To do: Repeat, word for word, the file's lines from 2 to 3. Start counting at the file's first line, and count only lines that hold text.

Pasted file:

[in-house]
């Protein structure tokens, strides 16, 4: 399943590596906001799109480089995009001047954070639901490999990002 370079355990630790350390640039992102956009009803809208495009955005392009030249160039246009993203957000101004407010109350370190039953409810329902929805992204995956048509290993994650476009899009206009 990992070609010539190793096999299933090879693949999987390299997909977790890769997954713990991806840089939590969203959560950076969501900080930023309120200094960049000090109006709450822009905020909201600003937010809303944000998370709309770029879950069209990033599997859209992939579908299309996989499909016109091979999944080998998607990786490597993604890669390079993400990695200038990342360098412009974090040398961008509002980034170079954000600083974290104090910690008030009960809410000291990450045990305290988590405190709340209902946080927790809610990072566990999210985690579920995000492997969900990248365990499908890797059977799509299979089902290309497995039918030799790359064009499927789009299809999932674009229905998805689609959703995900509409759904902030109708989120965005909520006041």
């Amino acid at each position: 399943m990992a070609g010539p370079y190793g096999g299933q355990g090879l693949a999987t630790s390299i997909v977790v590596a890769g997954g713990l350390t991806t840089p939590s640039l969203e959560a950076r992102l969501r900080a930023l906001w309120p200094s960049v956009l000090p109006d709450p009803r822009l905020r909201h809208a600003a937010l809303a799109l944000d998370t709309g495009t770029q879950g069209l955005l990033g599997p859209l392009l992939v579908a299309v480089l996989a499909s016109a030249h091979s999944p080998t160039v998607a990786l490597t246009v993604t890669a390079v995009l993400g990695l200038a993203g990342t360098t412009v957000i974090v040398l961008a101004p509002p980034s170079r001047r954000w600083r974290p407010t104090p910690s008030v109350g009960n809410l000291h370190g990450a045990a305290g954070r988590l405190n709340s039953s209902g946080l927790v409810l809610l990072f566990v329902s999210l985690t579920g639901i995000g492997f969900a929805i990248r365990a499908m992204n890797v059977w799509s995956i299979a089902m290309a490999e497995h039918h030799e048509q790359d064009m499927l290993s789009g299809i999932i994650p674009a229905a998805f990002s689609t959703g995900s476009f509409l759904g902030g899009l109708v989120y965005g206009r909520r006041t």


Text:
């Protein structure tokens, strides 16, 4: 399943590596906001799109480089995009001047954070639901490999990002 370079355990630790350390640039992102956009009803809208495009955005392009030249160039246009993203957000101004407010109350370190039953409810329902929805992204995956048509290993994650476009899009206009 990992070609010539190793096999299933090879693949999987390299997909977790890769997954713990991806840089939590969203959560950076969501900080930023309120200094960049000090109006709450822009905020909201600003937010809303944000998370709309770029879950069209990033599997859209992939579908299309996989499909016109091979999944080998998607990786490597993604890669390079993400990695200038990342360098412009974090040398961008509002980034170079954000600083974290104090910690008030009960809410000291990450045990305290988590405190709340209902946080927790809610990072566990999210985690579920995000492997969900990248365990499908890797059977799509299979089902290309497995039918030799790359064009499927789009299809999932674009229905998805689609959703995900509409759904902030109708989120965005909520006041």
């Amino acid at each position: 399943m990992a070609g010539p370079y190793g096999g299933q355990g090879l693949a999987t630790s390299i997909v977790v590596a890769g997954g713990l350390t991806t840089p939590s640039l969203e959560a950076r992102l969501r900080a930023l906001w309120p200094s960049v956009l000090p109006d709450p009803r822009l905020r909201h809208a600003a937010l809303a799109l944000d998370t709309g495009t770029q879950g069209l955005l990033g599997p859209l392009l992939v579908a299309v480089l996989a499909s016109a030249h091979s999944p080998t160039v998607a990786l490597t246009v993604t890669a390079v995009l993400g990695l200038a993203g990342t360098t412009v957000i974090v040398l961008a101004p509002p980034s170079r001047r954000w600083r974290p407010t104090p910690s008030v109350g009960n809410l000291h370190g990450a045990a305290g954070r988590l405190n709340s039953s209902g946080l927790v409810l809610l990072f566990v329902s999210l985690t579920g639901i995000g492997f969900a929805i990248r365990a499908m992204n890797v059977w799509s995956i299979a089902m290309a490999e497995h039918h030799e048509q790359d064009m499927l290993s789009g299809i999932i994650p674009a229905a998805f990002s689609t959703g995900s476009f509409l759904g902030g899009l109708v989120y965005g206009r909520r006041t």